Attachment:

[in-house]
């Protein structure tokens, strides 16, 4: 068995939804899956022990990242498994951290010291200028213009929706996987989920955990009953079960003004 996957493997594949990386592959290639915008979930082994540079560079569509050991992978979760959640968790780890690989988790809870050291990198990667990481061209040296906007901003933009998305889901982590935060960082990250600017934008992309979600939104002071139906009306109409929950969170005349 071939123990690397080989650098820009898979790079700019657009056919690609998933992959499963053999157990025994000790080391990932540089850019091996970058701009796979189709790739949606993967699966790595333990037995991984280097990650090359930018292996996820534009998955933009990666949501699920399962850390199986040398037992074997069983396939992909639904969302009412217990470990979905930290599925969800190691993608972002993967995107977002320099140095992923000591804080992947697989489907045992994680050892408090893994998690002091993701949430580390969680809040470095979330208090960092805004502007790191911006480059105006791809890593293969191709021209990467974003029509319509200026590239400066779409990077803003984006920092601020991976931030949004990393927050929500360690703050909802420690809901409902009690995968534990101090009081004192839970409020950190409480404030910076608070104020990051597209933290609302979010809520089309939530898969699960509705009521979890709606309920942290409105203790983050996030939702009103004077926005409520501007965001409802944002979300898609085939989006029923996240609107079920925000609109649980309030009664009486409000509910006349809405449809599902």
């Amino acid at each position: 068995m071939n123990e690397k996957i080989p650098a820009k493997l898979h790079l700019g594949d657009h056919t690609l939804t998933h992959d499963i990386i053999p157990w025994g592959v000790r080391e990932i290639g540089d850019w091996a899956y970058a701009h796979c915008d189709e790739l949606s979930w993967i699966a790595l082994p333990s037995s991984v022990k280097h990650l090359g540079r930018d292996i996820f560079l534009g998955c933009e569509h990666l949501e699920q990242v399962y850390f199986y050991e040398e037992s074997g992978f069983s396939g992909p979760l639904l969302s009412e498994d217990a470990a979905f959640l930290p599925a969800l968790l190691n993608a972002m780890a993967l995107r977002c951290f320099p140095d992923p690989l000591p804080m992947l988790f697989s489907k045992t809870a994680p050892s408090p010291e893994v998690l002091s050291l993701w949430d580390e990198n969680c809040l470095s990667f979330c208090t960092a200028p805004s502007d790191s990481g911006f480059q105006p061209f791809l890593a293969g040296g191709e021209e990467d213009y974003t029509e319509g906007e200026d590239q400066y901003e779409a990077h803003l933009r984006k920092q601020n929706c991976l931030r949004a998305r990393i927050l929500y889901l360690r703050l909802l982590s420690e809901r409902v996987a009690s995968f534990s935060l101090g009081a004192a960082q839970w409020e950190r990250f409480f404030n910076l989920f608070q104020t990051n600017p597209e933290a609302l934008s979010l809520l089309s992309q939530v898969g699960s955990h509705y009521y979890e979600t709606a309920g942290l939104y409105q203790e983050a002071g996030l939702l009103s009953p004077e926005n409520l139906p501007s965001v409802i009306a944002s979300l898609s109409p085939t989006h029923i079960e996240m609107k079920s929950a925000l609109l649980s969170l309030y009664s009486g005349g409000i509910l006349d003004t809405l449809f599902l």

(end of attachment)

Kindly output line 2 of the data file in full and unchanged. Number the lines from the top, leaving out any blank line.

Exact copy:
């Protein structure tokens, strides 16, 4: 068995939804899956022990990242498994951290010291200028213009929706996987989920955990009953079960003004 996957493997594949990386592959290639915008979930082994540079560079569509050991992978979760959640968790780890690989988790809870050291990198990667990481061209040296906007901003933009998305889901982590935060960082990250600017934008992309979600939104002071139906009306109409929950969170005349 071939123990690397080989650098820009898979790079700019657009056919690609998933992959499963053999157990025994000790080391990932540089850019091996970058701009796979189709790739949606993967699966790595333990037995991984280097990650090359930018292996996820534009998955933009990666949501699920399962850390199986040398037992074997069983396939992909639904969302009412217990470990979905930290599925969800190691993608972002993967995107977002320099140095992923000591804080992947697989489907045992994680050892408090893994998690002091993701949430580390969680809040470095979330208090960092805004502007790191911006480059105006791809890593293969191709021209990467974003029509319509200026590239400066779409990077803003984006920092601020991976931030949004990393927050929500360690703050909802420690809901409902009690995968534990101090009081004192839970409020950190409480404030910076608070104020990051597209933290609302979010809520089309939530898969699960509705009521979890709606309920942290409105203790983050996030939702009103004077926005409520501007965001409802944002979300898609085939989006029923996240609107079920925000609109649980309030009664009486409000509910006349809405449809599902």